Peter Paul Rubens (1577–1640) is one of the greatest painters in European art history. This godfather of Baroque was a genius with a paintbrush, but also an architect, linguist, diplomat, art collector and prominent member of Antwerp society.
He lived and worked here for over half his life. This is where he created countless masterpieces. The palazzo continues to honour its spiritual father. It is now a museum, known as the Rubens House, and various masterpieces of his can be admired here. Where else can you be closer to Rubens’ life and work?
The rest of the city is just as proud to be marked by Rubens. The Cathedral of Our Lady contains four of his monumental paintings. In Saint James’ Church, where Rubens and his family are buried, one of his pieces is displayed above the altar. The Royal Museum of Fine Arts in Antwerp (KMSKA) also has an impressive collection of his work. The Rubens halls are the beating heart of the renovated KMSKA.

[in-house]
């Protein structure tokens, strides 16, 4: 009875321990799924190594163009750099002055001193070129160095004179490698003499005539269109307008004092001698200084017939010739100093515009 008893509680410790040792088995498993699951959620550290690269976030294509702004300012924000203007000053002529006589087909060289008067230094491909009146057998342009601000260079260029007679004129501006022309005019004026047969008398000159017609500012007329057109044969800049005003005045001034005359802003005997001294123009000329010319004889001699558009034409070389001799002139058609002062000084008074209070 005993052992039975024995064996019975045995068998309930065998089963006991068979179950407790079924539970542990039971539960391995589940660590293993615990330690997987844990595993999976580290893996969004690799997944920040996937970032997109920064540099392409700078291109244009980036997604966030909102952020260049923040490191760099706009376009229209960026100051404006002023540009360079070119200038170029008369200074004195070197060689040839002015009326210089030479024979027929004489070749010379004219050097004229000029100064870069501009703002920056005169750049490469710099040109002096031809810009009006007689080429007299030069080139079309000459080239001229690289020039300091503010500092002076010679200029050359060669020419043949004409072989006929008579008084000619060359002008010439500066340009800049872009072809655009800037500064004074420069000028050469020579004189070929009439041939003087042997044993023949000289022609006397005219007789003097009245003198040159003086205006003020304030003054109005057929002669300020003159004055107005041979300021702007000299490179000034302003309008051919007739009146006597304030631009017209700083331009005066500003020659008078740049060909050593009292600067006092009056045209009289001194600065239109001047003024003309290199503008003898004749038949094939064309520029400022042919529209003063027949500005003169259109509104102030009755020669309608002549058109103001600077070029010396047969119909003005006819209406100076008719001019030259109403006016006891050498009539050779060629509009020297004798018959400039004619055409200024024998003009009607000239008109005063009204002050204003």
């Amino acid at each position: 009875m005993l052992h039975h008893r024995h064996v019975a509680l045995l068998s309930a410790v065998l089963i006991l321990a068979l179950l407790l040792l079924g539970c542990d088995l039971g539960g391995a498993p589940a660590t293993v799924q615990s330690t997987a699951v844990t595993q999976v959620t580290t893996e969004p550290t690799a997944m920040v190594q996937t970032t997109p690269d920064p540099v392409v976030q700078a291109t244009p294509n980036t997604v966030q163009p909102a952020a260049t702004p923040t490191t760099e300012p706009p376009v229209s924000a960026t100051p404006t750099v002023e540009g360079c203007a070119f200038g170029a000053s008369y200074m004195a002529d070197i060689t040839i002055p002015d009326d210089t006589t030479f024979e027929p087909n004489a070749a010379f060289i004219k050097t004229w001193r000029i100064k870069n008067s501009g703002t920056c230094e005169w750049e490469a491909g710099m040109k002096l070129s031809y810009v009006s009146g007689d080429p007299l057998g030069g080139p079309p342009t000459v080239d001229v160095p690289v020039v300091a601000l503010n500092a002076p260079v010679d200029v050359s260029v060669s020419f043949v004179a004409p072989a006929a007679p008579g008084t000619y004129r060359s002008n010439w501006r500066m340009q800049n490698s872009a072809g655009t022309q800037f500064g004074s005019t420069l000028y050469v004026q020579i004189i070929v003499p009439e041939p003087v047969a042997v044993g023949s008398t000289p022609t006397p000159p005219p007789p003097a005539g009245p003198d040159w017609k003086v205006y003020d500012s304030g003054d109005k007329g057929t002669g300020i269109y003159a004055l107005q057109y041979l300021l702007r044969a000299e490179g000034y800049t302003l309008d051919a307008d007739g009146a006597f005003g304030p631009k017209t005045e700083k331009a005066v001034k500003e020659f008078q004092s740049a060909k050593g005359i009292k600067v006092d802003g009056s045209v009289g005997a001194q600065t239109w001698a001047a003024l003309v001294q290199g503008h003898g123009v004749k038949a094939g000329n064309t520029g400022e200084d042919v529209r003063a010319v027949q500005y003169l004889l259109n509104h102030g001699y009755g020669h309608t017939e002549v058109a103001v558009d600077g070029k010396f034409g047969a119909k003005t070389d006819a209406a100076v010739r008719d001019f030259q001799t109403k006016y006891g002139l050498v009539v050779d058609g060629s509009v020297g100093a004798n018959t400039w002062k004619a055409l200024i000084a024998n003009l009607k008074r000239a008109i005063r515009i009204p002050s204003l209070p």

After all, Rubens is Antwerp, and vice versa.